OPINION: The MPAA rating system needs to recommend, not restrict

51 years ago, the Motion Picture Association of America (MPAA) introduced the MPAA rating system which helped inform people what to expect from a movie before they saw it in theaters. For the time being, it helped keep minors out of theaters where they could see content that was mildly inappropriate for their age, but times have drastically changed. Rating systems that restrict kids from seeing R-rated movies in theaters are vastly outdated and are simply unnecessary and annoying. 

The history of MPAA rating

The MPAA rating system currently used in the United States consists of G, PG, PG-13, R and X ratings. You can see a movie’s rating at the bottom of a movie poster and in trailers during the green, yellow or red screen before the clips start. While the system has been in place for a while, it’s gone through a lot of revisions since its debut. 

The original rating system, introduced in 1968, consisted of G, M, R and X with G being the only letter to keep its exact meaning since the beginning. The differences with this rating were that M stood for mature audiences, R meant nobody under 16 could enter without an adult and X meant nobody below 16 could enter regardless as to who they were with. In 1970, M was changed to GP which now claimed some material may not be suitable for pre-teens and R-rated movies now required 17-year-olds to enter with adults. GP was once again changed in 1972 to PG and stayed this way until 1984. 

Throughout the early 1980s though, a couple of movies caught the attention of parents and a new controversy arose as Steven Spielberg directed “Indiana Jones and the Temple of Doom” and produced “Gremlins” which contained scenes too graphic to be PG but not quite terrifying enough to be rated R. Therefore, the creation of the PG-13 rating was created and made the definitions change one final time. 

As it stands today, G means general audiences, PG means some content may not be suitable for younger children, PG-13 means some content may not be suitable for children under 13, R means anyone under 17 must be accompanied by an adult and X means nobody under 17 may be allowed.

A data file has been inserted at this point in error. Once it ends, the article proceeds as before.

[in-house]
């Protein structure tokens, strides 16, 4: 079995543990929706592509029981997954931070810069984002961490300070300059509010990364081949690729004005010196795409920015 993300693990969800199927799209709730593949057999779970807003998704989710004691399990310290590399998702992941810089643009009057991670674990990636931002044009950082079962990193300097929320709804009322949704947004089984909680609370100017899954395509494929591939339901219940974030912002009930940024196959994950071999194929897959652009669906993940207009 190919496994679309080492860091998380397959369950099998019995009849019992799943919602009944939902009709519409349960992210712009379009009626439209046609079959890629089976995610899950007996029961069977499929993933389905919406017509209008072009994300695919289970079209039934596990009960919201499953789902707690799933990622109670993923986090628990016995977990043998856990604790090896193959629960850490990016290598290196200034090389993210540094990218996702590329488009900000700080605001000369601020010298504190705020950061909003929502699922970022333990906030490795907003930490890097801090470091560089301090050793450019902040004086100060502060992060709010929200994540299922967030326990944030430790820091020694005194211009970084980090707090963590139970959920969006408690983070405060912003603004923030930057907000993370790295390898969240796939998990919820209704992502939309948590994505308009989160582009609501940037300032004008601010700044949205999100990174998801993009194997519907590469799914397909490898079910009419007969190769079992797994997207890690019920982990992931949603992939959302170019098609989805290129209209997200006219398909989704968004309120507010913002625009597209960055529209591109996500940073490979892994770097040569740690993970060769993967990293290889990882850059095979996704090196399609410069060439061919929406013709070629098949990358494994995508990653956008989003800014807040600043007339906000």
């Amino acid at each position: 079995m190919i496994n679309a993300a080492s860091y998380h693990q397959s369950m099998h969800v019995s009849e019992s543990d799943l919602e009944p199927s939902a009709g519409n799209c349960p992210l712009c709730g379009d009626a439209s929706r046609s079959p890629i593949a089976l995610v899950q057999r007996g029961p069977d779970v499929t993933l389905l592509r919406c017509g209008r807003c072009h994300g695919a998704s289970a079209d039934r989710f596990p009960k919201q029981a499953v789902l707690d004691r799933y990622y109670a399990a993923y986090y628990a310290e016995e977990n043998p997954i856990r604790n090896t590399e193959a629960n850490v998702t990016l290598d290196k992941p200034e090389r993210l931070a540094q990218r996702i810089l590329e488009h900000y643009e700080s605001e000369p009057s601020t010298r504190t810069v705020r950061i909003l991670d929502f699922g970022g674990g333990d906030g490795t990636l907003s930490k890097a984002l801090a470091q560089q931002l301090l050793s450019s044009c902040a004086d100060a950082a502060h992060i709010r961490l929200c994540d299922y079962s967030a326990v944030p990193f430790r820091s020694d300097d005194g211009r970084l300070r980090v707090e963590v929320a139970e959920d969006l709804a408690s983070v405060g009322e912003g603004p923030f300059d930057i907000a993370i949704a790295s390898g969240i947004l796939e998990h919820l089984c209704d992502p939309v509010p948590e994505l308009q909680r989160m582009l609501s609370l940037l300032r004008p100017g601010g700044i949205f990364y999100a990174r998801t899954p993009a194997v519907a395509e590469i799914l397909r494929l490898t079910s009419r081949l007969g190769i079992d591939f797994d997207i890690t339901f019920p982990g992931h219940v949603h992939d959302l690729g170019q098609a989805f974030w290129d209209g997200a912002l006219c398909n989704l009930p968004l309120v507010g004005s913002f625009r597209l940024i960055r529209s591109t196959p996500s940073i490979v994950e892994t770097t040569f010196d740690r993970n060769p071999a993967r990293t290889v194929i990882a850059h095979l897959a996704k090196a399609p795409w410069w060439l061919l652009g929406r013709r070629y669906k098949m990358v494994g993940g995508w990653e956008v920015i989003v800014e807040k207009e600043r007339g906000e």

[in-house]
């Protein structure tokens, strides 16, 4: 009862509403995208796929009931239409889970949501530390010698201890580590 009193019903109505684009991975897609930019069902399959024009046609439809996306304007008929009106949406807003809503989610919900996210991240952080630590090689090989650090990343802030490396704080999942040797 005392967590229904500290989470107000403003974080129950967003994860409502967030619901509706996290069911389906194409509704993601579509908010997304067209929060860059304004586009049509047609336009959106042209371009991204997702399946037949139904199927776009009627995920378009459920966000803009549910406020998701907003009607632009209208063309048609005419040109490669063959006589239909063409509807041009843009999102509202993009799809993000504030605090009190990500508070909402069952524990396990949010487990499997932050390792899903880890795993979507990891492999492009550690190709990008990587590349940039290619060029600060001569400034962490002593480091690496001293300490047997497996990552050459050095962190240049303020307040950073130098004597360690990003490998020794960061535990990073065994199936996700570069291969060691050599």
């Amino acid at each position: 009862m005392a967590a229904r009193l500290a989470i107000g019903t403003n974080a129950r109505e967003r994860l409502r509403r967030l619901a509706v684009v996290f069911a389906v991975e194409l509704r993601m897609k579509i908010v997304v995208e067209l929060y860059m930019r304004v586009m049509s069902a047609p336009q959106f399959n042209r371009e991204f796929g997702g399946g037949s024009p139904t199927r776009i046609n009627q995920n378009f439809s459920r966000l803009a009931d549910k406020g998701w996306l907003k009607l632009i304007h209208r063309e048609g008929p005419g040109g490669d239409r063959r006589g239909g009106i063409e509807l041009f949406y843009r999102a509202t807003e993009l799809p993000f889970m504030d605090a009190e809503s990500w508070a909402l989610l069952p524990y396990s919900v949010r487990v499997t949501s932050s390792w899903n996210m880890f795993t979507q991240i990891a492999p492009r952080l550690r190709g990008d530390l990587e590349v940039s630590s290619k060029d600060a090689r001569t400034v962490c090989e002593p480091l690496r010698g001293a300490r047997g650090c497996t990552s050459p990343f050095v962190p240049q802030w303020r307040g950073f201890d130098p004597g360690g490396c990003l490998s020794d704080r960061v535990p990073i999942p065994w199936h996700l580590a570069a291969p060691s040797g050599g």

Why the system doesn’t work in 2019

The MPAA rating system worked great in a time where movie theaters were all the craze and one of the only places to see high definition entertainment, but today, anyone can access a movie from a phone or TV at home. The rating system stopped 16- and 17-year-olds from seeing and hearing violence, nudity, profanity and other inappropriate behavior, but with today’s technology it’s easier to access than ever. 

Some of today’s songs have just as much, if not more, profanity than entire movies do. It only takes a look at the news or a Google search to find graphic violence. Oh, and don’t even get me started on how easy it is to find nudity online. 

The point is that these scenes that cause those ratings to be put in place are no longer necessary because kids 17 and below see and hear these things sometimes on a daily basis.

“About two years ago, my friends and I went to see “It” in theaters. For all of us it was at least our second or third time and they wouldn’t let us in,” Chandler Morris (11, YPAS) said. “We had to buy our friend’s dad a ticket and he didn’t even see it. It’s just annoying,” Morris said. 

Instances like these drive away teens from theaters which hurts sales. That brings up another point that every ticket counts more and more as theaters continue to hurt through the new age of at-home streaming services and digital movies that are easier to access than ever, but that’s a whole other piece for another day. 

The rating system needs to change to be more informative rather than restrictive. While I do have problems with it, it’s good in that it tells you what to expect out of a movie, but it needs to be more of that. The rating system should tell people what big and general things you could see if you watch this movie, but it shouldn’t completely restrict a teenager from being able to see an R-rated movie, especially since the guidelines for what makes a movie R-rated are fairly strict (too much cursing is a great example of this). If someone feels they can read reviews, listen to the rating and still think they can see it, why shouldn’t they be allowed to? If you fear this means little kids will be going to see R-rated movies you might be forgetting that little kids aren’t typically left alone in a dark theater by themselves. 

The reality is that the MPAA rating system is restrictive and doesn’t need to be as tight as it is in the 21st century. Digital and at-home media make it easy to see what was once restricted from being seen and it doesn’t translate well, especially to kids and minors who aren’t quite old enough to go see R-rated movies themselves yet even though they can probably handle it just fine. 

With that, have fun when you’re heading to the theater this weekend to go see “It 2: The Final Chapter” with your friends and an adult who can get you into the theater for a movie that will probably leave you questioning why you needed one in the first place.

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